The current definition of Barrett esophagus is very different from the original definition proposed by Dr. Norman Barrett. Barrett esophagus is presently defined by the presence of metaplastic tissue in the distal esophagus resulting from chronic gastroesophageal reflux. The etiology of Barrett esophagus is primarily gastroesophageal reflux, but other important risk factors are involved. For example, Barrett esophagus occurs predominantly in white men. This may in part reflect a genetic predisposition but also an increased incidence of central obesity in white men. Cigarette smoking is also a likely cofactor, and Helicobacter pylori infection is protective.
Defining the presence of Barrett esophagus is unfortunately easier said than done for two reasons: (1) There is no clear definition of the endoscopic appearance of a normal squamocolumnar junction and, therefore, of what defines a clear demarcation between the esophagus and the proximal stomach. This is problematic because nearly 20% of normal adults have metaplastic tissue in the gastric cardia adjoining the distal esophagus, leading to confusion when a putative esophageal biopsy is taken errantly from the gastric side. As a result, many patients are mislabeled as having Barrett esophagus from biopsies taken incidentally from the gastric cardia. (2) It is primarily the intestinalized metaplastic tissue that carries the premalignant potential of Barrett esophagus. On the other hand, esophageal metaplastic epithelium is commonly admixed with both cardiac and intestinal metaplasia, making the finite sampling of endoscopic biopsies limited in confirming the presence of extant intestinal metaplasia. As a result, the British guidelines include both gastric and intestinalized epithelium in the definition of Barrett esophagus. Diagnostic criteria thus vary amongst gastrointestinal societies.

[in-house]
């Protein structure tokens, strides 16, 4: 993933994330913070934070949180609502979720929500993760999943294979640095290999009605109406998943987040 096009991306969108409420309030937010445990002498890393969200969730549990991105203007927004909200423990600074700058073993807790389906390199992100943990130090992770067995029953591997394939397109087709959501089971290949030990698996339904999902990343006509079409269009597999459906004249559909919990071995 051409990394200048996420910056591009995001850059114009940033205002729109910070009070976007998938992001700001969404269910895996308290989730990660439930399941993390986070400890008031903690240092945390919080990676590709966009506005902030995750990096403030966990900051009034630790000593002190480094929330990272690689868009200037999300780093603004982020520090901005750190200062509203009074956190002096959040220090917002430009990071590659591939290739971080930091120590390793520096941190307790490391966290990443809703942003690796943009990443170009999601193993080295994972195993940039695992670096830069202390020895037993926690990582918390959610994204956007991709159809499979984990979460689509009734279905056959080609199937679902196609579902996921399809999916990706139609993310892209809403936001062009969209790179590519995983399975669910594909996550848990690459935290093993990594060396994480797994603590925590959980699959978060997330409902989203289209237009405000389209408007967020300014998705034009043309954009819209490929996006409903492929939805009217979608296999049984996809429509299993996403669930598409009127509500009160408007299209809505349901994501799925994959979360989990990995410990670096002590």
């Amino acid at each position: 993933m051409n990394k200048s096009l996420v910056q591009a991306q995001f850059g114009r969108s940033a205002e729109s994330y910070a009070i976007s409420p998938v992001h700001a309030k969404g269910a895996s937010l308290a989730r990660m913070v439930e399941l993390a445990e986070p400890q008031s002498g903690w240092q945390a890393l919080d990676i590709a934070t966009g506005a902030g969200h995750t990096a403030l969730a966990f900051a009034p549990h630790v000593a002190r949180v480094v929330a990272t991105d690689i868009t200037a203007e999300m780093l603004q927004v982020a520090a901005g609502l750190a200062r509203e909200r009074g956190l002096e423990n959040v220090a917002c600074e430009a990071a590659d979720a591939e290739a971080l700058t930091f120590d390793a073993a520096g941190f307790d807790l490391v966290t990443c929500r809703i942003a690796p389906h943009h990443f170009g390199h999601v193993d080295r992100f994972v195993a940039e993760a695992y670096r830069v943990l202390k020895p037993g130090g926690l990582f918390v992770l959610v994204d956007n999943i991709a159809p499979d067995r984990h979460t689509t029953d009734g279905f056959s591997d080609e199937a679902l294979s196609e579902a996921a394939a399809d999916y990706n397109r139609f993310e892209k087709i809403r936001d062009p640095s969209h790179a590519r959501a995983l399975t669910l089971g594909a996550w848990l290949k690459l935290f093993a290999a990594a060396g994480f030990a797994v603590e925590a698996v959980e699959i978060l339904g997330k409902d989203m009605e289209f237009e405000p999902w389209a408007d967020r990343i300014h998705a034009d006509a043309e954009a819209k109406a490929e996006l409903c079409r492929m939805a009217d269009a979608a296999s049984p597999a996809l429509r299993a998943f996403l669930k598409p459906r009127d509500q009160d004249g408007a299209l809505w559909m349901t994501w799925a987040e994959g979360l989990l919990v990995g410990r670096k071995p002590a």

Endoscopically, the distal esophagus is examined for the appearance of a salmoncolored mucosa, different from the normal pinkwhite squamous mucosa, encroaching proximally at the normal squamocolumnar junction. For the reason cited above, however, arbitrary minimum lengths of this encroachment may be defined from 1 mm to 2 cm above the gastroesophageal junction. Patients are somewhat arbitrarily divided into those with longsegment disease (> 3 cm) or shortsegment disease (< 3 cm). The Prague classification more precisely categorizes the extent of the circumferential and maximal lengths of grossly metaplastic epithelium.
There are two concerns with Barrett esophagus. The first is that it represents a severe form of gastroesophageal reflux with an associated risk of erosive esophagitis and stricture formation. The second is that it has premalignant potential given the cellular instability of metaplasia. Although the estimates of developing adenocarcinoma are low (0.2% to 0.4% per year), they are derived from surveillance programs that miss most prevalent forms of adenocarcinoma. Treatment consists of controlling the reflux pharmacologically or surgically and asking the patient to participate in endoscopic surveillance programs for potential detection of dysplasia and cancer. For patients who develop dysplasia, there is also the evolving option of radiofrequency ablation of the Barrett mucosa and/or endoscopic mucosal resection to avoid de elopment of cancer and the need for esophagectomy.